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Still working on it - recent successful incident

Discussion in 'Success Stories Subforum' started by JanAtheCPA, Aug 23, 2014.

  1. JanAtheCPA

    JanAtheCPA Beloved Grand Eagle

    At the end of June (2014) I was clearing out my mother's condo down in California. My sister had left with the rental truck to drive back up here, and I was left to pack everything up for Goodwill before flying back home. My last night there, I woke at 3am and suddenly this massive pain radiated from the top of my neck and across the top of my head. Although I rarely have headaches anymore, I recognized this one, but I had never in my life felt it SO intensely. It was so scary that my bowels literally, as they say in books, "turned to water" which was also really scary.

    I took a single Tylenol and drank a bunch of water. I didn't feel sick, but I was freaking out more than a little. I lay back down, started taking deep breaths, and told myself #1 that I didn't have an aneurysm, this was the same old headache, just a lot worse; #2, that the purge was a "fight or flight" response, and was also nothing to worry about; and #3 - how was I feeling about what I was doing?

    I was able to realize that since arriving, I'd been stuffing my emotions - and those were that I felt guilty about going through all my mom's things, taking apart her life, and throwing so much of it away. And I also hadn't acknowledged to myself that when I left the next day, that this was it. My mom is gone, her life has ended, and I will never see her again. And that this is a Big Deal even when you're 63 years old and your mom had a good and long life and was ready to go.

    Now, this was not as easy as I'm making it sound! It was actually really hard not to just give in to the physical and psychic pain and especially to the anxiety. I had a very strong desire to curl up in a fetal position and moan and worry. I had to force myself to keep taking meditative breaths, to lie on my back and relax all my muscles, and to assure myself there was nothing wrong with me - AND to do all these things well enough that I could cast my mind about for what was really going on.

    But I stuck with it - and the headache was completely gone in 20 minutes. I went back to sleep and woke in the morning feeling fine. In the old days, I would have been popping multiple ibuprofen every couple of hours, and I would have spent the entire next day recovering.

    Thank you Dr. Sarno, this forum, Forest and everyone else, and all of the wonderful supporters and practitioners and authors following in Dr. Sarno's footsteps and helping us to understand how we can heal ourselves from our emotional and physical pain. It's a beautiful thing.

    ~Jan
     
  2. Eric "Herbie" Watson

    Eric "Herbie" Watson Beloved Grand Eagle

    I love this Jan. You proved once again why you are a survivior and how to overcome the most fearful of times. You told the cold hard truth but with the knowledge and your courage you pulled through, so glad to hear your success story. Thank you so much for letting us know. This works in all areas of life, not just to overcome pain but to maintain a hopeful life without all the dread to carry us down, it keeps helping us over and over, such a wonderful story.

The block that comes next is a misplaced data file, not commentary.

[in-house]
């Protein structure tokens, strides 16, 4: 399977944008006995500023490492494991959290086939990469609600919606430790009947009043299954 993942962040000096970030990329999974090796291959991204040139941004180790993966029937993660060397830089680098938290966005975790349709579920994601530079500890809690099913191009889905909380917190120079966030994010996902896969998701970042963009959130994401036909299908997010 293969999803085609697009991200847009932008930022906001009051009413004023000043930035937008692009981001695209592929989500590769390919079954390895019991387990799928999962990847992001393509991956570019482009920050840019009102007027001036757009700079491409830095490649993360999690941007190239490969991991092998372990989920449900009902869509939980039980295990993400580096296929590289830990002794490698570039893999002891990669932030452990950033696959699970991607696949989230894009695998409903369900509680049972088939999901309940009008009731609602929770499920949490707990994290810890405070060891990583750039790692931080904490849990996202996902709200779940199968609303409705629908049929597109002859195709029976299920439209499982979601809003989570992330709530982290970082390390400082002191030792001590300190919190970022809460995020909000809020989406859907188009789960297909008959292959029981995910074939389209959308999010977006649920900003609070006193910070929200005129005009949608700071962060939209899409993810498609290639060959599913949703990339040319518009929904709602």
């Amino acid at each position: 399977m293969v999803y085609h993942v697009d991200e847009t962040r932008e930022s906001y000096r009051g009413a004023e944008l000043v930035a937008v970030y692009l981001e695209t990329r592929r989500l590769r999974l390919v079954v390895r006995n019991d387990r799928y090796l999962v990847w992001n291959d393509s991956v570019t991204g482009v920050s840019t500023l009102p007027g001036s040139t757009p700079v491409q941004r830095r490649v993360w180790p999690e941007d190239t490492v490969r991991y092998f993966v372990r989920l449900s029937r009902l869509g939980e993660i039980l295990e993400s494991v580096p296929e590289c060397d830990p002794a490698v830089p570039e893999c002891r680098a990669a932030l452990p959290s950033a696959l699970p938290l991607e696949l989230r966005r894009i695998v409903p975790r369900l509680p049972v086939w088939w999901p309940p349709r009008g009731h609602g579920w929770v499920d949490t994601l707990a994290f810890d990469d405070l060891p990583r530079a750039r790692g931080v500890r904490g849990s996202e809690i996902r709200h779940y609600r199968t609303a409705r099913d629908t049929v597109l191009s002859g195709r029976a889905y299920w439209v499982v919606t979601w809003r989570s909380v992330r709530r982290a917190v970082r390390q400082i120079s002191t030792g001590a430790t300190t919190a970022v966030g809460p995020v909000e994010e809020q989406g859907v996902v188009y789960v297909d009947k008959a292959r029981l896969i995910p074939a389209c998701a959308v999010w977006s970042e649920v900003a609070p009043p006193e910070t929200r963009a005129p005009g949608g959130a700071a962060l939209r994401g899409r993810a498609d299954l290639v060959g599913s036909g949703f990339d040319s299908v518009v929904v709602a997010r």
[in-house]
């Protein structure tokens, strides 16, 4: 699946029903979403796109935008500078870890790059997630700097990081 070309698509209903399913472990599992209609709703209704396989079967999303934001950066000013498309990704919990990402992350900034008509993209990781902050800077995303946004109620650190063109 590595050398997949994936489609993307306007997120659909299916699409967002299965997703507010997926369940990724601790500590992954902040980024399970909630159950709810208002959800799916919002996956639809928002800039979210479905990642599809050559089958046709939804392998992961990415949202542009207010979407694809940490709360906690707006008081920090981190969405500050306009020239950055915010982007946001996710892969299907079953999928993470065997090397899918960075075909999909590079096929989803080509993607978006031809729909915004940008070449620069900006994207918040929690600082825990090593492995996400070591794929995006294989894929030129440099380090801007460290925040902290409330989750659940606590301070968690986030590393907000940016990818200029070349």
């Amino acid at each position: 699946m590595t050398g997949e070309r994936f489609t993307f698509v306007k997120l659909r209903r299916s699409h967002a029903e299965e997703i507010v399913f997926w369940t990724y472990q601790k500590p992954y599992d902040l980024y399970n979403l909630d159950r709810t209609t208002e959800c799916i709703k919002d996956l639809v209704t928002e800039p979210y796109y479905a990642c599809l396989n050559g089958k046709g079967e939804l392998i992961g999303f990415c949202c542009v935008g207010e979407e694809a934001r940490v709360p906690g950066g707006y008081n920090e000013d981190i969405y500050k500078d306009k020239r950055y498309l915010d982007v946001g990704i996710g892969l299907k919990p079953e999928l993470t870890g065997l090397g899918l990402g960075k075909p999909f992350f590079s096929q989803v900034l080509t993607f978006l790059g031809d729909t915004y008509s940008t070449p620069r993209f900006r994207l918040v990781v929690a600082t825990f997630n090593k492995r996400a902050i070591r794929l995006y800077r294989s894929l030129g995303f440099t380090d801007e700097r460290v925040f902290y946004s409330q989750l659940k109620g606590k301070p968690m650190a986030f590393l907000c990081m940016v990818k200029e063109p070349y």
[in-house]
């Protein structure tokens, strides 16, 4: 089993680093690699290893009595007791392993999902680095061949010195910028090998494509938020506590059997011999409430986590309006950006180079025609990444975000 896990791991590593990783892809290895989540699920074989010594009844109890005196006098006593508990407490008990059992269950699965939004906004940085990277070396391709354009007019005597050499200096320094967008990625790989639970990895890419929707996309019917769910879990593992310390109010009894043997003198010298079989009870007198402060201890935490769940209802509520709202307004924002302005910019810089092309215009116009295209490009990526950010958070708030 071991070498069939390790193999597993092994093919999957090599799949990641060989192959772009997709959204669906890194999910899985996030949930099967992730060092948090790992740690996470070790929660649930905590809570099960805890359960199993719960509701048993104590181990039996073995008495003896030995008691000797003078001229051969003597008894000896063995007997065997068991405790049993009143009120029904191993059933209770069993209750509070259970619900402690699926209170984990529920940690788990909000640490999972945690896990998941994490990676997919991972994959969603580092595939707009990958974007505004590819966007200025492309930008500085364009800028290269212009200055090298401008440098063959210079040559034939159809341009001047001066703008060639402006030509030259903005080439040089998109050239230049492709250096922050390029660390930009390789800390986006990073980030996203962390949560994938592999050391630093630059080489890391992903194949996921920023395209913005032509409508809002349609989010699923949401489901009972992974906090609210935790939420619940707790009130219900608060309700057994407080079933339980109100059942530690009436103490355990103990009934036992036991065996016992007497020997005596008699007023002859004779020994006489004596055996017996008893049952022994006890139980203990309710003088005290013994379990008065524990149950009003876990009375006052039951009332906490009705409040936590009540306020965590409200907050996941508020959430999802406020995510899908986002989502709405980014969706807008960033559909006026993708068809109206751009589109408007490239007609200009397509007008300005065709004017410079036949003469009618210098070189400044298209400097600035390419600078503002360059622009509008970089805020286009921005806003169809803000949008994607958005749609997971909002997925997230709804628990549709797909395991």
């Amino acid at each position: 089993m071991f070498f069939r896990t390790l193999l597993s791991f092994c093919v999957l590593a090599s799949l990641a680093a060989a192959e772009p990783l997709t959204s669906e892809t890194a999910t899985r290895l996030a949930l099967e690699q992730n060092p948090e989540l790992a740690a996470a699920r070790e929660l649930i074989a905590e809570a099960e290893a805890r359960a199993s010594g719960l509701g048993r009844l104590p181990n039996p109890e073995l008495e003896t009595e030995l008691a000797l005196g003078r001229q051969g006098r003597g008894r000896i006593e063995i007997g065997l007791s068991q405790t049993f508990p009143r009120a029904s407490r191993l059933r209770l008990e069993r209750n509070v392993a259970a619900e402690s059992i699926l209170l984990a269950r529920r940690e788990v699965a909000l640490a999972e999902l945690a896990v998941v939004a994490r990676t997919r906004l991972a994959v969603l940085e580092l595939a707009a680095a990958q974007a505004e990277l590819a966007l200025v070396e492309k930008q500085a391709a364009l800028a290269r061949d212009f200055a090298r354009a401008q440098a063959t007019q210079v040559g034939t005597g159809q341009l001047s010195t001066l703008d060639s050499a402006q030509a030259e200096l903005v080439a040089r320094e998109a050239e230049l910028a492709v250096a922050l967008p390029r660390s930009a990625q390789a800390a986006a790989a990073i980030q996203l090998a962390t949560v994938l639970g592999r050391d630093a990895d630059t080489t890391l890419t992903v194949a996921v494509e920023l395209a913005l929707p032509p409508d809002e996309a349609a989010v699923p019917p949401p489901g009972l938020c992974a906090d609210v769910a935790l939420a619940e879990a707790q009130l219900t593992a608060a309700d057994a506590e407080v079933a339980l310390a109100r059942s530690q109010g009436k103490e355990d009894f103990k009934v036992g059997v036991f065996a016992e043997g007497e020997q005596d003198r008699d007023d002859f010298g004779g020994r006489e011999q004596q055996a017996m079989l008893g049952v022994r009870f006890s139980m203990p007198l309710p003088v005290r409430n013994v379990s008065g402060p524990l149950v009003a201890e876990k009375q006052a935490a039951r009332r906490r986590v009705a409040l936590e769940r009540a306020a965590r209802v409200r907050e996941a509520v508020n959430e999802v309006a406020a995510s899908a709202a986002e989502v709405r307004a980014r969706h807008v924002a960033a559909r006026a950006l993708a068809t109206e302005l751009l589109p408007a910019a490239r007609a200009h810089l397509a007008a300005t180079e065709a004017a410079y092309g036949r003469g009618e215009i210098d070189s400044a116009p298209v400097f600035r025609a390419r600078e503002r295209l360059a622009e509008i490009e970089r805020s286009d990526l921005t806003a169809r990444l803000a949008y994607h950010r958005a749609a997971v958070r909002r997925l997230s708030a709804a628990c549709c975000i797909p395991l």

Bless you my friend.
     
  3. blake

    blake Well known member

    What an inspiring story! Wow. Thank you so much for sharing, Jan.
     
  4. Walt Oleksy

    Walt Oleksy Beloved Grand Eagle

    Happy Sunday, Jan.

    You were bound to have a doozey of a headache and other symptoms after doing all that work
    in your mother's condo, reliving the past, hers and yours, and throwing out stuff.

    You handled it wonderfully. I always find deep breathing very helpful for relaxing and
    fighting off anxiety. When a loved one passes, I try remembering the best times we had together.
    The laughs, the hugs. Think of them being happy in heaven.
     
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  5. JanAtheCPA

    JanAtheCPA Beloved Grand Eagle

    Thanks, guys! I was telling this story on the Saturday chat yesterday, and realized that it qualifies as a Success Story and might help others.

    Knowledge - Belief - Faith

    I have knowledge about how my brain creates symptoms for reasons that are emotional rather than physical
    I believe that there is nothing wrong with my body
    I have faith in my own strength and ability to change my brain and heal myself

    ~Jan
     
  6. blake

    blake Well known member

    Hi Jan,

    Very nicely put. It's the third element - faith in my strength - that gives me the most trouble. It's always great knowing other people are having success. Gives me hope!
     
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  7. JanAtheCPA

    JanAtheCPA Beloved Grand Eagle

    If I can do it, so can you, Blake. Hang in there!
     
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  8. North Star

    North Star Beloved Grand Eagle

    This is so encouraging to me, Jan. I feel like I have the leg pain FINALLY on the run…but the headaches, my oldest and most persistent symptom…still continue. Thanks so much for sharing!

    BTW, I am so sorry for your loss. Sorting through my mom's things after she died was so difficult. So many conflicting emotions.
     
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  9. JanAtheCPA

    JanAtheCPA Beloved Grand Eagle

    Hi North Star, it's good to see you again, and thank you. It's something I wouldn't have wanted to miss doing, but yes, there are so many things going on, not the least thinking about one's own mortality.